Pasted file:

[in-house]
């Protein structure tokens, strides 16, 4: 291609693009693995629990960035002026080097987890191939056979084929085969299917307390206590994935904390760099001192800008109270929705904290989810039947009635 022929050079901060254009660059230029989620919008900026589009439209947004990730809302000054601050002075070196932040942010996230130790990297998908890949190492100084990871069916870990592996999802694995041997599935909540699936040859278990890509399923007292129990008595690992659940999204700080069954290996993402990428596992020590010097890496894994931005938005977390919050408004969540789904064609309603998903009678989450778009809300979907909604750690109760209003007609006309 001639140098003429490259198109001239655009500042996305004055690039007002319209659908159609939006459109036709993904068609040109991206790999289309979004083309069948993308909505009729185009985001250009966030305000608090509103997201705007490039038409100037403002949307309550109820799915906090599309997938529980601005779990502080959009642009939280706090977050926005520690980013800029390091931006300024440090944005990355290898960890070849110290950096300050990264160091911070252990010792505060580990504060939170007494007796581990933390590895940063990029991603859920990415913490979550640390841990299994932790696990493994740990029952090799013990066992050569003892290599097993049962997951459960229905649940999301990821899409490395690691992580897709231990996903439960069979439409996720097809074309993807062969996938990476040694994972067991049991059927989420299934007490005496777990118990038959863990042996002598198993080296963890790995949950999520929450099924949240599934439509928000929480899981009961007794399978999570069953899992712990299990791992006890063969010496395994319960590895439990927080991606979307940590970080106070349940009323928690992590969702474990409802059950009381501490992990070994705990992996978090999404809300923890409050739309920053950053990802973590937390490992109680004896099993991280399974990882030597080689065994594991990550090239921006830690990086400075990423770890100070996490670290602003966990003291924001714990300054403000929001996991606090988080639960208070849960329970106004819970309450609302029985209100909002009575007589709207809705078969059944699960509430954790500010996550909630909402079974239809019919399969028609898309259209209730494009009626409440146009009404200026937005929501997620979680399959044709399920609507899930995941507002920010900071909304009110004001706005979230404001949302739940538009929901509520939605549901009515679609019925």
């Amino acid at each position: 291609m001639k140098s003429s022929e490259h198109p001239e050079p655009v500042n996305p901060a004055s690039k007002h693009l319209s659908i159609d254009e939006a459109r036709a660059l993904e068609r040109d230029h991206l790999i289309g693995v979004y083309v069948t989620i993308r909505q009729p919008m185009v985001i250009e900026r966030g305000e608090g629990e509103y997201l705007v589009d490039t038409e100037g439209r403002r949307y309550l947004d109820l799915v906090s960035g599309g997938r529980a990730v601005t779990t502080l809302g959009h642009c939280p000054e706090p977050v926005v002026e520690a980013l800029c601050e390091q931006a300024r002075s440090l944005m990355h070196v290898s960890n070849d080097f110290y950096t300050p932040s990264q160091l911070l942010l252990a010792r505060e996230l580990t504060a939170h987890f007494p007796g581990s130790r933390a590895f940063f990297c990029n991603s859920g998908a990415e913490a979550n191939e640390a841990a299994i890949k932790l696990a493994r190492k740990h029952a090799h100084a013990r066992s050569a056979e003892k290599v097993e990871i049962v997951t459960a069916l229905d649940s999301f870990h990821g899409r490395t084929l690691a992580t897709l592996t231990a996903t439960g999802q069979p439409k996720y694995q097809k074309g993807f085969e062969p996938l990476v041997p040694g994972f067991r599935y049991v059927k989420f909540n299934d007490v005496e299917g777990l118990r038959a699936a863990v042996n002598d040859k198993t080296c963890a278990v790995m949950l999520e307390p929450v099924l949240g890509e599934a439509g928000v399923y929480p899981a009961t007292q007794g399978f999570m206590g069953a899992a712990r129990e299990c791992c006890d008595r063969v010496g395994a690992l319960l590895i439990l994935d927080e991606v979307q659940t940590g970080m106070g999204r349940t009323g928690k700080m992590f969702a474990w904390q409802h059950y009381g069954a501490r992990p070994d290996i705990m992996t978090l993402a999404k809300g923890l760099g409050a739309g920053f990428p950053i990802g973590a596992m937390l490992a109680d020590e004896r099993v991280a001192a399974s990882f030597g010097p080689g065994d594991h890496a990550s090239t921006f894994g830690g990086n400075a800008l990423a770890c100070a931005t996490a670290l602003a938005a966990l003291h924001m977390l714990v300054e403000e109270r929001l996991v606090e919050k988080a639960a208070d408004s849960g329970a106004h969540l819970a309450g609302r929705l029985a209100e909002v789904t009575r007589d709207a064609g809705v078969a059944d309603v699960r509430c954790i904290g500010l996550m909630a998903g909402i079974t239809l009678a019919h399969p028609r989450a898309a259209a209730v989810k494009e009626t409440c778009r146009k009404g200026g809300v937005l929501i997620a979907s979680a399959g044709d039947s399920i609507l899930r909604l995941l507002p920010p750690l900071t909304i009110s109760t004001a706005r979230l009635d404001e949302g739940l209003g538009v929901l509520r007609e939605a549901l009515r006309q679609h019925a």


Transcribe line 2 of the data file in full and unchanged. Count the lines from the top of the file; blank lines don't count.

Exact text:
């Protein structure tokens, strides 16, 4: 291609693009693995629990960035002026080097987890191939056979084929085969299917307390206590994935904390760099001192800008109270929705904290989810039947009635 022929050079901060254009660059230029989620919008900026589009439209947004990730809302000054601050002075070196932040942010996230130790990297998908890949190492100084990871069916870990592996999802694995041997599935909540699936040859278990890509399923007292129990008595690992659940999204700080069954290996993402990428596992020590010097890496894994931005938005977390919050408004969540789904064609309603998903009678989450778009809300979907909604750690109760209003007609006309 001639140098003429490259198109001239655009500042996305004055690039007002319209659908159609939006459109036709993904068609040109991206790999289309979004083309069948993308909505009729185009985001250009966030305000608090509103997201705007490039038409100037403002949307309550109820799915906090599309997938529980601005779990502080959009642009939280706090977050926005520690980013800029390091931006300024440090944005990355290898960890070849110290950096300050990264160091911070252990010792505060580990504060939170007494007796581990933390590895940063990029991603859920990415913490979550640390841990299994932790696990493994740990029952090799013990066992050569003892290599097993049962997951459960229905649940999301990821899409490395690691992580897709231990996903439960069979439409996720097809074309993807062969996938990476040694994972067991049991059927989420299934007490005496777990118990038959863990042996002598198993080296963890790995949950999520929450099924949240599934439509928000929480899981009961007794399978999570069953899992712990299990791992006890063969010496395994319960590895439990927080991606979307940590970080106070349940009323928690992590969702474990409802059950009381501490992990070994705990992996978090999404809300923890409050739309920053950053990802973590937390490992109680004896099993991280399974990882030597080689065994594991990550090239921006830690990086400075990423770890100070996490670290602003966990003291924001714990300054403000929001996991606090988080639960208070849960329970106004819970309450609302029985209100909002009575007589709207809705078969059944699960509430954790500010996550909630909402079974239809019919399969028609898309259209209730494009009626409440146009009404200026937005929501997620979680399959044709399920609507899930995941507002920010900071909304009110004001706005979230404001949302739940538009929901509520939605549901009515679609019925």